INDIANAPOLIS — In most sports, the biggest stat to judge greatness in ones profession as an athlete is how many championships have you won. That’s the one thing that separates greatness from good. But, in the NTT IndyCar Series, another thing defines an Indy Car drivers’ career – Indy 500 rings.
A championship is great. That’s not debatable. But, we hold Indy 500 wins almost to a higher standard. Helio Castroneves has three of them but zero titles. Scott Dixon has six championships but one Indy 500 win. Josef Newgarden has won two titles in the last four years but is 0-for-8 here at Indy.
So, which is judged above the other?
You have to be perfect to accomplish feats in both. An Indy 500 talents an immense amount of talent as well as concentration for 500 miles. A slight slip of focus can be the difference in a win and a crash. But, as the fields have grown tighter and the speeds higher, an Indy 500 win is truly a team victory.
You have to be flawless on track. You can’t turn a wheel wrong and that means four corners per lap and 200 of them during the day. That’s 800 turns with your body pushing 4-5 g’s per turn of the wheel in them. Plus, you’re doing so around 32 other cars at speeds over 220 mph.
If that’s not hard enough, you also have to be flawless getting onto and off of pit lane. You can’t have any penalties on pit road and your pit crew has to be quick changing all four tires and getting an entire tank of Speedway fuel in the Dallara.
The difference in gaining or losing track position comes down to tenths of a second on pit road these days. That’s why an Indy 500 win is so challenging.
On the flip side, so is winning a title. The competition level in the series is as high as its ever been in recent years. The parity is so strong as you can make a solid case that 80-90% of the field can win any given race. Then factor in so many different discipline of tracks including superspeedways like Indy and Texas, short ovals like World Wide Technology Raceway, street courses like St. Pete, Belle Isle, Nashville and Long Beach and natural road courses like Barber, IMS road course, Road America, Mid-Ohio, Portland and Laguna Seca and to win a title for the season, you have to be nearly flawless in every discipline.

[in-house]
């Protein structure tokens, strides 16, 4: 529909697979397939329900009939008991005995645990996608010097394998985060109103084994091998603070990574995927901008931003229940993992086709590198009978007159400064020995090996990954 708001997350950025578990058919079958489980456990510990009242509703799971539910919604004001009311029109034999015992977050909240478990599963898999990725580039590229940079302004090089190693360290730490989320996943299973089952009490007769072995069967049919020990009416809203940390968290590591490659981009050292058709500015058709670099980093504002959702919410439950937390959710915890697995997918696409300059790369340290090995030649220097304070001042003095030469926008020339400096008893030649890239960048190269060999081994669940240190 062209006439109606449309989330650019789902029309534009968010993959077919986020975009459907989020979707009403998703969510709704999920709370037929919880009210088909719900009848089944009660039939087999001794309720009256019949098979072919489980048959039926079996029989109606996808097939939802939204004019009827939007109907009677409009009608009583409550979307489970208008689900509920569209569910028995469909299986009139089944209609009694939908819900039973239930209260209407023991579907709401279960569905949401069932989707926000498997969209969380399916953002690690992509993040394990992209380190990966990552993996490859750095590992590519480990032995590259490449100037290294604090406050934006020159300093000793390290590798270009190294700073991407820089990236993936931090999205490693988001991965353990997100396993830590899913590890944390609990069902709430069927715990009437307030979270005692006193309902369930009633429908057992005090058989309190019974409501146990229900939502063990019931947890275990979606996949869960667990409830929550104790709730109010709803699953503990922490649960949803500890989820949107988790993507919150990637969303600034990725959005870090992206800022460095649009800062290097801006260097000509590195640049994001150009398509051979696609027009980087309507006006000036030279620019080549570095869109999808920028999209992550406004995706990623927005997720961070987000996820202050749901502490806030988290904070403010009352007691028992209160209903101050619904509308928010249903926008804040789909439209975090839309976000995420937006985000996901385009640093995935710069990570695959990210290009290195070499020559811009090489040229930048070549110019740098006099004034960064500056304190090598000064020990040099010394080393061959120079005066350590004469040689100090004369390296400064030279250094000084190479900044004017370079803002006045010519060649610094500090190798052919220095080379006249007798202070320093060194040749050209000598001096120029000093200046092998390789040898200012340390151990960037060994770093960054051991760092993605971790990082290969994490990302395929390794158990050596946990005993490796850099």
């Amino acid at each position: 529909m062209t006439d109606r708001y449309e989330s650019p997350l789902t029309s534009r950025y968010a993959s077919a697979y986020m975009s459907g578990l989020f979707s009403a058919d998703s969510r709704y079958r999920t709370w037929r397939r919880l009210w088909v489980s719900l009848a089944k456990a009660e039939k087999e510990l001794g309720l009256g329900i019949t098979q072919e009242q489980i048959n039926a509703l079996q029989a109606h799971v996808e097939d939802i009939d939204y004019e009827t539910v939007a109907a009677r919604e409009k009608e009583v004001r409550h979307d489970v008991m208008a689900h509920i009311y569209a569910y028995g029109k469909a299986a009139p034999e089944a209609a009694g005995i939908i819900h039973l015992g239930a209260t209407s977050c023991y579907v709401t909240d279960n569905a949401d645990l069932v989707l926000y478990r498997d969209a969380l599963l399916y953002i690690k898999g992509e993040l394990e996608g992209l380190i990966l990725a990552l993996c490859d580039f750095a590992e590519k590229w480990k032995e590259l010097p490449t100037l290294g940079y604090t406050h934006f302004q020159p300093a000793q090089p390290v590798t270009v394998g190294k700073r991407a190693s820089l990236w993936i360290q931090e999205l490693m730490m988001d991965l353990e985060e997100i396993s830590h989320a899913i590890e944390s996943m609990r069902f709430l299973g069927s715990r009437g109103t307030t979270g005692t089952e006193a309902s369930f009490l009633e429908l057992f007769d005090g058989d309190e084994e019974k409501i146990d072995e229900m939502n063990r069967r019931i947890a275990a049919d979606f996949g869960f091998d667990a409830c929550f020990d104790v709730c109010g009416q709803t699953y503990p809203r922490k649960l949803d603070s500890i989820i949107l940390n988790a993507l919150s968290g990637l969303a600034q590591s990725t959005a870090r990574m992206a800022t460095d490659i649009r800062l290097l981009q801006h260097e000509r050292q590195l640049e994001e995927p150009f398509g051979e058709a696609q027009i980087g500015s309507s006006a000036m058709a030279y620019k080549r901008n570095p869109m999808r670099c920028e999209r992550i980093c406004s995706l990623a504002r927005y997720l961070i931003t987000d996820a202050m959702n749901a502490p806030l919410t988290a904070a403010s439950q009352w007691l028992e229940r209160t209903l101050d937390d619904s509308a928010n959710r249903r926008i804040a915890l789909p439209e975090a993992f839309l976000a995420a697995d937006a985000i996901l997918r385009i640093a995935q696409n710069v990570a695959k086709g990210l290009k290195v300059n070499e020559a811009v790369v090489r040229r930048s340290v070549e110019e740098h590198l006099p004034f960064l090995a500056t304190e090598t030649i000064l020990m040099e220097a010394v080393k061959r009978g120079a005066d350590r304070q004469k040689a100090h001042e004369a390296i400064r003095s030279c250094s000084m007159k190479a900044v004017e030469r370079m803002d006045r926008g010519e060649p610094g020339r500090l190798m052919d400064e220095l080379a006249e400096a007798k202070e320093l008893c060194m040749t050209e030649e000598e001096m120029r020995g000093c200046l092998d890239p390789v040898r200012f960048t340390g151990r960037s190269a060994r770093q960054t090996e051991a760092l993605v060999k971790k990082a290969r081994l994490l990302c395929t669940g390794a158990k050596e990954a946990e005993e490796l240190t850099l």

So, which is harder to win?
Six-time series champion Scott Dixon says it’s even for him.
“Both. They’re both really different,” Dixon told me on Thursday leading up to the 105th Running of the Indianapolis 500. “For me, the Indy 500 just to get everything right over 2 1/2 to 3 hours period it almost impossible. That’s why it is so tough. It’s the biggest race in the world and the most difficult race in the world. I feel very lucky and privileged to have won this race once and to be on a list with less than 70 people but on that same instant it also drives you into a deeper will to want to win it again. Both are harder to win. Plain and simple.
“If you look at the Indy 500, the speed of the field, how tight and condensed the field is, there’s no small teams anymore and they’re all big and fast teams. That’s the same for the championship, it used to be years that I think you came here and understand there were people you were fighting for the race win but you were under the understanding that you wouldn’t necessarily be fighting them for the championship.